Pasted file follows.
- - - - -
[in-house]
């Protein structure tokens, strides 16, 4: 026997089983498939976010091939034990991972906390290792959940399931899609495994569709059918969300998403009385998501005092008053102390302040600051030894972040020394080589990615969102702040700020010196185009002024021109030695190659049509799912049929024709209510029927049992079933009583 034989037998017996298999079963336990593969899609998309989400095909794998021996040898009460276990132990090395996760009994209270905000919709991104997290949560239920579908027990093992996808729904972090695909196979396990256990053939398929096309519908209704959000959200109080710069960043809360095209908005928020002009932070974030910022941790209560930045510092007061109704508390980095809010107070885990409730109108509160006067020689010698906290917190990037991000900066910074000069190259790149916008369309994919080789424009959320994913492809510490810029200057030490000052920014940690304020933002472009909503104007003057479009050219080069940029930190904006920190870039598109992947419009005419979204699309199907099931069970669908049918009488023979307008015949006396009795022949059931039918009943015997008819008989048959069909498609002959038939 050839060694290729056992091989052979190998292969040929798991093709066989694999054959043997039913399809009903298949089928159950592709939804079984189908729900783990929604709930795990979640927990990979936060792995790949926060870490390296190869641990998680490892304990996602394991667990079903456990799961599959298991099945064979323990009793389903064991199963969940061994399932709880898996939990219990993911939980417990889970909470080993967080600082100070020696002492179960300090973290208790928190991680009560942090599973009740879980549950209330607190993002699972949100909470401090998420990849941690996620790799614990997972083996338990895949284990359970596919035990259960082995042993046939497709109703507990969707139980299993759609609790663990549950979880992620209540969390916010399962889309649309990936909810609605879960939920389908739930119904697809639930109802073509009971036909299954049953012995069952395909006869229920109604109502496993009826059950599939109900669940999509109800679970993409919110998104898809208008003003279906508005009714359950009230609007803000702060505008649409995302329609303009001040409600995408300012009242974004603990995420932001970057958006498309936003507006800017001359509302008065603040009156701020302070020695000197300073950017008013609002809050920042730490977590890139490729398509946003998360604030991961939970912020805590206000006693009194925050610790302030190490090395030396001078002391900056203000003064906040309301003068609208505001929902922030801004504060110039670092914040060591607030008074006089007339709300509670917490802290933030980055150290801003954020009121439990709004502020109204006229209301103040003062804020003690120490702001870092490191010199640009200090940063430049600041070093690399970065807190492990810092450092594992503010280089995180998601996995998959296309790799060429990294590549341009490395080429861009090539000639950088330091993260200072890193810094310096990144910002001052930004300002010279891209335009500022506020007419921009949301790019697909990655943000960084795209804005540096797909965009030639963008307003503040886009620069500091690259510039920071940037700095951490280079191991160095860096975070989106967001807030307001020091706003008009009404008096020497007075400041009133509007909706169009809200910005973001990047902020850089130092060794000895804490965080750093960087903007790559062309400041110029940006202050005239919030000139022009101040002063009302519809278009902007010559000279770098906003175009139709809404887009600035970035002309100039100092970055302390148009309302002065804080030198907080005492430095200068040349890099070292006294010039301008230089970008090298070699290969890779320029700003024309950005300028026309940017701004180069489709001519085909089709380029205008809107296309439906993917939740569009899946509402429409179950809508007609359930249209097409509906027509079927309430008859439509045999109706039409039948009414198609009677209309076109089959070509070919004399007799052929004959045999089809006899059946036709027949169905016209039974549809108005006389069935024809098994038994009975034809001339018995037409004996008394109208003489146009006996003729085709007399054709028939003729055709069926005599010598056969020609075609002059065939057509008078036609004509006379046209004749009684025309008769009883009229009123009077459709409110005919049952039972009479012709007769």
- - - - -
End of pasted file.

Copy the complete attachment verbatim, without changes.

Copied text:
[in-house]
């Protein structure tokens, strides 16, 4: 026997089983498939976010091939034990991972906390290792959940399931899609495994569709059918969300998403009385998501005092008053102390302040600051030894972040020394080589990615969102702040700020010196185009002024021109030695190659049509799912049929024709209510029927049992079933009583 034989037998017996298999079963336990593969899609998309989400095909794998021996040898009460276990132990090395996760009994209270905000919709991104997290949560239920579908027990093992996808729904972090695909196979396990256990053939398929096309519908209704959000959200109080710069960043809360095209908005928020002009932070974030910022941790209560930045510092007061109704508390980095809010107070885990409730109108509160006067020689010698906290917190990037991000900066910074000069190259790149916008369309994919080789424009959320994913492809510490810029200057030490000052920014940690304020933002472009909503104007003057479009050219080069940029930190904006920190870039598109992947419009005419979204699309199907099931069970669908049918009488023979307008015949006396009795022949059931039918009943015997008819008989048959069909498609002959038939 050839060694290729056992091989052979190998292969040929798991093709066989694999054959043997039913399809009903298949089928159950592709939804079984189908729900783990929604709930795990979640927990990979936060792995790949926060870490390296190869641990998680490892304990996602394991667990079903456990799961599959298991099945064979323990009793389903064991199963969940061994399932709880898996939990219990993911939980417990889970909470080993967080600082100070020696002492179960300090973290208790928190991680009560942090599973009740879980549950209330607190993002699972949100909470401090998420990849941690996620790799614990997972083996338990895949284990359970596919035990259960082995042993046939497709109703507990969707139980299993759609609790663990549950979880992620209540969390916010399962889309649309990936909810609605879960939920389908739930119904697809639930109802073509009971036909299954049953012995069952395909006869229920109604109502496993009826059950599939109900669940999509109800679970993409919110998104898809208008003003279906508005009714359950009230609007803000702060505008649409995302329609303009001040409600995408300012009242974004603990995420932001970057958006498309936003507006800017001359509302008065603040009156701020302070020695000197300073950017008013609002809050920042730490977590890139490729398509946003998360604030991961939970912020805590206000006693009194925050610790302030190490090395030396001078002391900056203000003064906040309301003068609208505001929902922030801004504060110039670092914040060591607030008074006089007339709300509670917490802290933030980055150290801003954020009121439990709004502020109204006229209301103040003062804020003690120490702001870092490191010199640009200090940063430049600041070093690399970065807190492990810092450092594992503010280089995180998601996995998959296309790799060429990294590549341009490395080429861009090539000639950088330091993260200072890193810094310096990144910002001052930004300002010279891209335009500022506020007419921009949301790019697909990655943000960084795209804005540096797909965009030639963008307003503040886009620069500091690259510039920071940037700095951490280079191991160095860096975070989106967001807030307001020091706003008009009404008096020497007075400041009133509007909706169009809200910005973001990047902020850089130092060794000895804490965080750093960087903007790559062309400041110029940006202050005239919030000139022009101040002063009302519809278009902007010559000279770098906003175009139709809404887009600035970035002309100039100092970055302390148009309302002065804080030198907080005492430095200068040349890099070292006294010039301008230089970008090298070699290969890779320029700003024309950005300028026309940017701004180069489709001519085909089709380029205008809107296309439906993917939740569009899946509402429409179950809508007609359930249209097409509906027509079927309430008859439509045999109706039409039948009414198609009677209309076109089959070509070919004399007799052929004959045999089809006899059946036709027949169905016209039974549809108005006389069935024809098994038994009975034809001339018995037409004996008394109208003489146009006996003729085709007399054709028939003729055709069926005599010598056969020609075609002059065939057509008078036609004509006379046209004749009684025309008769009883009229009123009077459709409110005919049952039972009479012709007769």